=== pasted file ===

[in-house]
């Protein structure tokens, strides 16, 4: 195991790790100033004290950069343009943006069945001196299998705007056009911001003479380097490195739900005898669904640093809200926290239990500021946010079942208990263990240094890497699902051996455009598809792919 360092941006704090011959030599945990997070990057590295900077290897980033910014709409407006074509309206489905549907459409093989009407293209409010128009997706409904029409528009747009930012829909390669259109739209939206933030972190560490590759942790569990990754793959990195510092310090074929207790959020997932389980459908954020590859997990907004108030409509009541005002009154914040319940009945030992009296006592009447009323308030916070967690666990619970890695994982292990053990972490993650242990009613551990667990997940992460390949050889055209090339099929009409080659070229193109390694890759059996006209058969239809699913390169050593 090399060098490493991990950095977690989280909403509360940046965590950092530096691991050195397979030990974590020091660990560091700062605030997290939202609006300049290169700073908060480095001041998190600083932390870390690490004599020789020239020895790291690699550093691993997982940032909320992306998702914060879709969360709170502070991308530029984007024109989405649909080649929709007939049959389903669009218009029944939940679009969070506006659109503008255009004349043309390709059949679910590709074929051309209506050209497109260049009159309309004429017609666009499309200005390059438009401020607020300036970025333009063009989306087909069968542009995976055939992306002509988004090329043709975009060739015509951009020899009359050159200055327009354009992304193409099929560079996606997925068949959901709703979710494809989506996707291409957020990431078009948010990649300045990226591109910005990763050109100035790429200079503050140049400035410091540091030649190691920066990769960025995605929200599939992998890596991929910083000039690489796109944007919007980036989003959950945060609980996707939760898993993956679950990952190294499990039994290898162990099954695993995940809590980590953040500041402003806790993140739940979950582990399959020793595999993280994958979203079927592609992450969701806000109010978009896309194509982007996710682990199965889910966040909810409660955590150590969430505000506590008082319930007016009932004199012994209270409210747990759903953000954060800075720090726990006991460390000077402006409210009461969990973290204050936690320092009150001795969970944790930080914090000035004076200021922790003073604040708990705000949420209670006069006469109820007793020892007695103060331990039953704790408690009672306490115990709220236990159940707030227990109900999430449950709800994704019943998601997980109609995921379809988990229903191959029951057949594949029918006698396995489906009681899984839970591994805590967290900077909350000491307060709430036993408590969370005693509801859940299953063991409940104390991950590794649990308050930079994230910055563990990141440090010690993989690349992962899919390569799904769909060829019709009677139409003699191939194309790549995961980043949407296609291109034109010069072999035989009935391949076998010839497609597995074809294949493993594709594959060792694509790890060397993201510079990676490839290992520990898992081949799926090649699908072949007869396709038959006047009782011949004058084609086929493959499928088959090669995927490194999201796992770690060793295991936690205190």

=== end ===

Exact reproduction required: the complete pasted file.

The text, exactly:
[in-house]
């Protein structure tokens, strides 16, 4: 195991790790100033004290950069343009943006069945001196299998705007056009911001003479380097490195739900005898669904640093809200926290239990500021946010079942208990263990240094890497699902051996455009598809792919 360092941006704090011959030599945990997070990057590295900077290897980033910014709409407006074509309206489905549907459409093989009407293209409010128009997706409904029409528009747009930012829909390669259109739209939206933030972190560490590759942790569990990754793959990195510092310090074929207790959020997932389980459908954020590859997990907004108030409509009541005002009154914040319940009945030992009296006592009447009323308030916070967690666990619970890695994982292990053990972490993650242990009613551990667990997940992460390949050889055209090339099929009409080659070229193109390694890759059996006209058969239809699913390169050593 090399060098490493991990950095977690989280909403509360940046965590950092530096691991050195397979030990974590020091660990560091700062605030997290939202609006300049290169700073908060480095001041998190600083932390870390690490004599020789020239020895790291690699550093691993997982940032909320992306998702914060879709969360709170502070991308530029984007024109989405649909080649929709007939049959389903669009218009029944939940679009969070506006659109503008255009004349043309390709059949679910590709074929051309209506050209497109260049009159309309004429017609666009499309200005390059438009401020607020300036970025333009063009989306087909069968542009995976055939992306002509988004090329043709975009060739015509951009020899009359050159200055327009354009992304193409099929560079996606997925068949959901709703979710494809989506996707291409957020990431078009948010990649300045990226591109910005990763050109100035790429200079503050140049400035410091540091030649190691920066990769960025995605929200599939992998890596991929910083000039690489796109944007919007980036989003959950945060609980996707939760898993993956679950990952190294499990039994290898162990099954695993995940809590980590953040500041402003806790993140739940979950582990399959020793595999993280994958979203079927592609992450969701806000109010978009896309194509982007996710682990199965889910966040909810409660955590150590969430505000506590008082319930007016009932004199012994209270409210747990759903953000954060800075720090726990006991460390000077402006409210009461969990973290204050936690320092009150001795969970944790930080914090000035004076200021922790003073604040708990705000949420209670006069006469109820007793020892007695103060331990039953704790408690009672306490115990709220236990159940707030227990109900999430449950709800994704019943998601997980109609995921379809988990229903191959029951057949594949029918006698396995489906009681899984839970591994805590967290900077909350000491307060709430036993408590969370005693509801859940299953063991409940104390991950590794649990308050930079994230910055563990990141440090010690993989690349992962899919390569799904769909060829019709009677139409003699191939194309790549995961980043949407296609291109034109010069072999035989009935391949076998010839497609597995074809294949493993594709594959060792694509790890060397993201510079990676490839290992520990898992081949799926090649699908072949007869396709038959006047009782011949004058084609086929493959499928088959090669995927490194999201796992770690060793295991936690205190």